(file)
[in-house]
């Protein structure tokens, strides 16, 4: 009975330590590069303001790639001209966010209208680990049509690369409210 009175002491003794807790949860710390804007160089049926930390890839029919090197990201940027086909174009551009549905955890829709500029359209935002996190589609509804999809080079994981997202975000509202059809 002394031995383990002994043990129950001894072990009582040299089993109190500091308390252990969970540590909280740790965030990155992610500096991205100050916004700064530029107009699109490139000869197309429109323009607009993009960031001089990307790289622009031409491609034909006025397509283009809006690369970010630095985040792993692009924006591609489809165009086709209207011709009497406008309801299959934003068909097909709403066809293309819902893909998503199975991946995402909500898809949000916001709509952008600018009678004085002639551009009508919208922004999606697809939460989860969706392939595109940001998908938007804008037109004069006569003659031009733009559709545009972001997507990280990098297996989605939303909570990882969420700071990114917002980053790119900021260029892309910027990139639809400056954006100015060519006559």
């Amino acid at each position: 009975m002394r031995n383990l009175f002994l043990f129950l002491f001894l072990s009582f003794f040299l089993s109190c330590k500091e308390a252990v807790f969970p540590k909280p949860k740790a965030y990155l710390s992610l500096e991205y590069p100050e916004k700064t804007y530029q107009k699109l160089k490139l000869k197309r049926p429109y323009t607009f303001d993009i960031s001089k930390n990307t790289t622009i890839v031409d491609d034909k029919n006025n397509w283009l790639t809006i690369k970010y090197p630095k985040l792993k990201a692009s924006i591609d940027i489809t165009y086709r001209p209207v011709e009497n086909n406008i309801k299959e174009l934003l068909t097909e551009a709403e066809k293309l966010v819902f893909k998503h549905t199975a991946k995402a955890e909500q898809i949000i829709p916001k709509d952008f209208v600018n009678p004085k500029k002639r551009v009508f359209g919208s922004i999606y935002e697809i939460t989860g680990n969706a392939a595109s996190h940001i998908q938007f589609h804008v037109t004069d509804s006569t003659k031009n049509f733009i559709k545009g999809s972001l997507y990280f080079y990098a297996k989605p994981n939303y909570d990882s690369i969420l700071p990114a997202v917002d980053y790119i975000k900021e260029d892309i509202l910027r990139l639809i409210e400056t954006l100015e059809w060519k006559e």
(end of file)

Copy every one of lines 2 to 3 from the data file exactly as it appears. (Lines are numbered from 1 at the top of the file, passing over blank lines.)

């Protein structure tokens, strides 16, 4: 009975330590590069303001790639001209966010209208680990049509690369409210 009175002491003794807790949860710390804007160089049926930390890839029919090197990201940027086909174009551009549905955890829709500029359209935002996190589609509804999809080079994981997202975000509202059809 002394031995383990002994043990129950001894072990009582040299089993109190500091308390252990969970540590909280740790965030990155992610500096991205100050916004700064530029107009699109490139000869197309429109323009607009993009960031001089990307790289622009031409491609034909006025397509283009809006690369970010630095985040792993692009924006591609489809165009086709209207011709009497406008309801299959934003068909097909709403066809293309819902893909998503199975991946995402909500898809949000916001709509952008600018009678004085002639551009009508919208922004999606697809939460989860969706392939595109940001998908938007804008037109004069006569003659031009733009559709545009972001997507990280990098297996989605939303909570990882969420700071990114917002980053790119900021260029892309910027990139639809400056954006100015060519006559």
């Amino acid at each position: 009975m002394r031995n383990l009175f002994l043990f129950l002491f001894l072990s009582f003794f040299l089993s109190c330590k500091e308390a252990v807790f969970p540590k909280p949860k740790a965030y990155l710390s992610l500096e991205y590069p100050e916004k700064t804007y530029q107009k699109l160089k490139l000869k197309r049926p429109y323009t607009f303001d993009i960031s001089k930390n990307t790289t622009i890839v031409d491609d034909k029919n006025n397509w283009l790639t809006i690369k970010y090197p630095k985040l792993k990201a692009s924006i591609d940027i489809t165009y086709r001209p209207v011709e009497n086909n406008i309801k299959e174009l934003l068909t097909e551009a709403e066809k293309l966010v819902f893909k998503h549905t199975a991946k995402a955890e909500q898809i949000i829709p916001k709509d952008f209208v600018n009678p004085k500029k002639r551009v009508f359209g919208s922004i999606y935002e697809i939460t989860g680990n969706a392939a595109s996190h940001i998908q938007f589609h804008v037109t004069d509804s006569t003659k031009n049509f733009i559709k545009g999809s972001l997507y990280f080079y990098a297996k989605p994981n939303y909570d990882s690369i969420l700071p990114a997202v917002d980053y790119i975000k900021e260029d892309i509202l910027r990139l639809i409210e400056t954006l100015e059809w060519k006559e």